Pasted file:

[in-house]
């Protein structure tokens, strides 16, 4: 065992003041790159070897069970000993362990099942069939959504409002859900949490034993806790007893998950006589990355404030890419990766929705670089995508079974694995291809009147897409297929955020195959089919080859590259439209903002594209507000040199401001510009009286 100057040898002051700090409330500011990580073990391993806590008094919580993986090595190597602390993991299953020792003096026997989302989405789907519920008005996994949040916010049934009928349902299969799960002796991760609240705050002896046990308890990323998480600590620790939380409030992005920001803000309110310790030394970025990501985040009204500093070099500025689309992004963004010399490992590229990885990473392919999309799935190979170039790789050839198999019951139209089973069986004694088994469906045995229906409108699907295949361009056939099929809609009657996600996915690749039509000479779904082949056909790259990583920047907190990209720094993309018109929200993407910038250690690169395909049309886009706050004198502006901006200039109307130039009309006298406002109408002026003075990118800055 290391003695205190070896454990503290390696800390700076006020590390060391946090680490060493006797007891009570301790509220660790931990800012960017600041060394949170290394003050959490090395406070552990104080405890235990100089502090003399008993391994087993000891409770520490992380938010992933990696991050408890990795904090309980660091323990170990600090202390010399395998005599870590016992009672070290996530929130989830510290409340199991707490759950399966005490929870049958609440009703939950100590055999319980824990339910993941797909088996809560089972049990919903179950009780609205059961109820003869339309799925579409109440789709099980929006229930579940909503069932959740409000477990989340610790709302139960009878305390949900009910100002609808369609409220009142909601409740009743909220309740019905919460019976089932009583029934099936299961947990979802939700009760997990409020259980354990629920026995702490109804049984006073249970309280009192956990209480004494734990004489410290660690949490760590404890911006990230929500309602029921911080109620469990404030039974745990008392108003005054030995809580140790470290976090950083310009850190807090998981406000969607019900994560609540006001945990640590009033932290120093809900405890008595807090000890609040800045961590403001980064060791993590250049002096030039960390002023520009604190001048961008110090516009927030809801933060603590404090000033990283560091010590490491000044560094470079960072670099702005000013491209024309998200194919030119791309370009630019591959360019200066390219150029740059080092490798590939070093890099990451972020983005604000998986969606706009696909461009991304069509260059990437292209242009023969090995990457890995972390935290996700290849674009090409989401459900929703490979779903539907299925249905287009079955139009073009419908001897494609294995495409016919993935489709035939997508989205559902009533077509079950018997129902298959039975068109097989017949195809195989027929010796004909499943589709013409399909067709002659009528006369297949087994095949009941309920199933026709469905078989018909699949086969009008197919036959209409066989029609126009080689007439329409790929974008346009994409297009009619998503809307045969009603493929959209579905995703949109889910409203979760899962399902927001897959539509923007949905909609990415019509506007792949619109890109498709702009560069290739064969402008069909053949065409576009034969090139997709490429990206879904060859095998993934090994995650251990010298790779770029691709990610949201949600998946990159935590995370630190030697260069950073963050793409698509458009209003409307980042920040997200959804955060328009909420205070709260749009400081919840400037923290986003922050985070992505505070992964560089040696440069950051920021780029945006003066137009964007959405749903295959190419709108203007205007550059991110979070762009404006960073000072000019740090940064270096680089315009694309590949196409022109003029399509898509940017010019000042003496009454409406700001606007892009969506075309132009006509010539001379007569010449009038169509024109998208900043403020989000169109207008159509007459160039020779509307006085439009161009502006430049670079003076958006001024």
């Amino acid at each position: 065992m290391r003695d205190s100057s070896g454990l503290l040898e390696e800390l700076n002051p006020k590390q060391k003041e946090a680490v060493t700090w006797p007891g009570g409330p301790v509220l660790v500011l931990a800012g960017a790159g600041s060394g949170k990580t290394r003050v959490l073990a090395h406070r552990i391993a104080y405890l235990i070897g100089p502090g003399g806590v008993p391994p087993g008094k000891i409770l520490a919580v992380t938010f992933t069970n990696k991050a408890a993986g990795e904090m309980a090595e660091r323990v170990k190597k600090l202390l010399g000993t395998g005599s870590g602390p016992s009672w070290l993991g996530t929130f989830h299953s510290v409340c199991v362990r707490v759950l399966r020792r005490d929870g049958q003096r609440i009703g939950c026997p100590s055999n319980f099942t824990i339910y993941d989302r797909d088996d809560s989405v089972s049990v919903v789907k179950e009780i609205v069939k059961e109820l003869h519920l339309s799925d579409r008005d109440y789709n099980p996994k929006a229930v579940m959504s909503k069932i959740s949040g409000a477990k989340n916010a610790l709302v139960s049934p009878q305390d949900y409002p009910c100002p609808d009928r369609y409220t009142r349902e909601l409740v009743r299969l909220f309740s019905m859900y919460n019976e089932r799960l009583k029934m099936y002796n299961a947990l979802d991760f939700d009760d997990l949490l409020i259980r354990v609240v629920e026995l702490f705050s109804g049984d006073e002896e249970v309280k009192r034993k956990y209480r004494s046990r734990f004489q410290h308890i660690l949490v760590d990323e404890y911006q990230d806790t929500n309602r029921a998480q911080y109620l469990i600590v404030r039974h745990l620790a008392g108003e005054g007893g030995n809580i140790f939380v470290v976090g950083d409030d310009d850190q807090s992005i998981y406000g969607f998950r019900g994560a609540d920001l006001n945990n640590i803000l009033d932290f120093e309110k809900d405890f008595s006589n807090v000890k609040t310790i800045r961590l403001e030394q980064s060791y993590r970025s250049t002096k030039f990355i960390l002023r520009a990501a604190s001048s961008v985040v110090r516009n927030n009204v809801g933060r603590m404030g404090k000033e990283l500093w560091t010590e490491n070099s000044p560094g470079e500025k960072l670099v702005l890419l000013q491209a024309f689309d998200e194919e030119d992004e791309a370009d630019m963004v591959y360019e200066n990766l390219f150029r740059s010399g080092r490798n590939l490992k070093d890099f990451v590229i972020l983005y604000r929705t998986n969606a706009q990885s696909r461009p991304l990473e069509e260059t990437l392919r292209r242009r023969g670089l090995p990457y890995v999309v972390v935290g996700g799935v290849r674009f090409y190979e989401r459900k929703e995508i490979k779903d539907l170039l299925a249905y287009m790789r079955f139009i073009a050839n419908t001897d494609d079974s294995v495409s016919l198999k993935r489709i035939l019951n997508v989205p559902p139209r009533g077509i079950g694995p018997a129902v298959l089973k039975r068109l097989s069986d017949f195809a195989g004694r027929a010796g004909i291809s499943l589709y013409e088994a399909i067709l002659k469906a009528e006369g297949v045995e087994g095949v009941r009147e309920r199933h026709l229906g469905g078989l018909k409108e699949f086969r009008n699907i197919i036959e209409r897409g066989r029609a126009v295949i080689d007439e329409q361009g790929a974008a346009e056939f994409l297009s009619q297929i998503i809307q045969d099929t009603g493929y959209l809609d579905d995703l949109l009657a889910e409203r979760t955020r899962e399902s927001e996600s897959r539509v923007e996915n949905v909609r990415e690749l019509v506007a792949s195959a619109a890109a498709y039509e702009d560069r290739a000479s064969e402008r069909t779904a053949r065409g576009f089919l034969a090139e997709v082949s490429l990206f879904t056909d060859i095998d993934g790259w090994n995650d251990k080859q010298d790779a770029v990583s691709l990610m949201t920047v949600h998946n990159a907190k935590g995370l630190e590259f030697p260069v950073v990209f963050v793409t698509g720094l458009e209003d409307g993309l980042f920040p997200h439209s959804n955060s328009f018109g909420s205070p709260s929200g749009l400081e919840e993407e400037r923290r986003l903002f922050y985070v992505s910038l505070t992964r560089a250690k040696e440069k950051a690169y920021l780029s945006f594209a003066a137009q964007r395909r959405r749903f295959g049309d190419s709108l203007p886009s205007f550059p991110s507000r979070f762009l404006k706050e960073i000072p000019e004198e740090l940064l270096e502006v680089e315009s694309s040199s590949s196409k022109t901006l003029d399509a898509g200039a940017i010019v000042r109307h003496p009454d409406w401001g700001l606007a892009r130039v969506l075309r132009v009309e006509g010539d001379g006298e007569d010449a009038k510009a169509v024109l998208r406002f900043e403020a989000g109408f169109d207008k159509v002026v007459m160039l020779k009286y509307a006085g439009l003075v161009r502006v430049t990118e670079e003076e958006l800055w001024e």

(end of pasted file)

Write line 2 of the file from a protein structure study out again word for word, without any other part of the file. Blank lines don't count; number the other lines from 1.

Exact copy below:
């Protein structure tokens, strides 16, 4: 065992003041790159070897069970000993362990099942069939959504409002859900949490034993806790007893998950006589990355404030890419990766929705670089995508079974694995291809009147897409297929955020195959089919080859590259439209903002594209507000040199401001510009009286 100057040898002051700090409330500011990580073990391993806590008094919580993986090595190597602390993991299953020792003096026997989302989405789907519920008005996994949040916010049934009928349902299969799960002796991760609240705050002896046990308890990323998480600590620790939380409030992005920001803000309110310790030394970025990501985040009204500093070099500025689309992004963004010399490992590229990885990473392919999309799935190979170039790789050839198999019951139209089973069986004694088994469906045995229906409108699907295949361009056939099929809609009657996600996915690749039509000479779904082949056909790259990583920047907190990209720094993309018109929200993407910038250690690169395909049309886009706050004198502006901006200039109307130039009309006298406002109408002026003075990118800055 290391003695205190070896454990503290390696800390700076006020590390060391946090680490060493006797007891009570301790509220660790931990800012960017600041060394949170290394003050959490090395406070552990104080405890235990100089502090003399008993391994087993000891409770520490992380938010992933990696991050408890990795904090309980660091323990170990600090202390010399395998005599870590016992009672070290996530929130989830510290409340199991707490759950399966005490929870049958609440009703939950100590055999319980824990339910993941797909088996809560089972049990919903179950009780609205059961109820003869339309799925579409109440789709099980929006229930579940909503069932959740409000477990989340610790709302139960009878305390949900009910100002609808369609409220009142909601409740009743909220309740019905919460019976089932009583029934099936299961947990979802939700009760997990409020259980354990629920026995702490109804049984006073249970309280009192956990209480004494734990004489410290660690949490760590404890911006990230929500309602029921911080109620469990404030039974745990008392108003005054030995809580140790470290976090950083310009850190807090998981406000969607019900994560609540006001945990640590009033932290120093809900405890008595807090000890609040800045961590403001980064060791993590250049002096030039960390002023520009604190001048961008110090516009927030809801933060603590404090000033990283560091010590490491000044560094470079960072670099702005000013491209024309998200194919030119791309370009630019591959360019200066390219150029740059080092490798590939070093890099990451972020983005604000998986969606706009696909461009991304069509260059990437292209242009023969090995990457890995972390935290996700290849674009090409989401459900929703490979779903539907299925249905287009079955139009073009419908001897494609294995495409016919993935489709035939997508989205559902009533077509079950018997129902298959039975068109097989017949195809195989027929010796004909499943589709013409399909067709002659009528006369297949087994095949009941309920199933026709469905078989018909699949086969009008197919036959209409066989029609126009080689007439329409790929974008346009994409297009009619998503809307045969009603493929959209579905995703949109889910409203979760899962399902927001897959539509923007949905909609990415019509506007792949619109890109498709702009560069290739064969402008069909053949065409576009034969090139997709490429990206879904060859095998993934090994995650251990010298790779770029691709990610949201949600998946990159935590995370630190030697260069950073963050793409698509458009209003409307980042920040997200959804955060328009909420205070709260749009400081919840400037923290986003922050985070992505505070992964560089040696440069950051920021780029945006003066137009964007959405749903295959190419709108203007205007550059991110979070762009404006960073000072000019740090940064270096680089315009694309590949196409022109003029399509898509940017010019000042003496009454409406700001606007892009969506075309132009006509010539001379007569010449009038169509024109998208900043403020989000169109207008159509007459160039020779509307006085439009161009502006430049670079003076958006001024």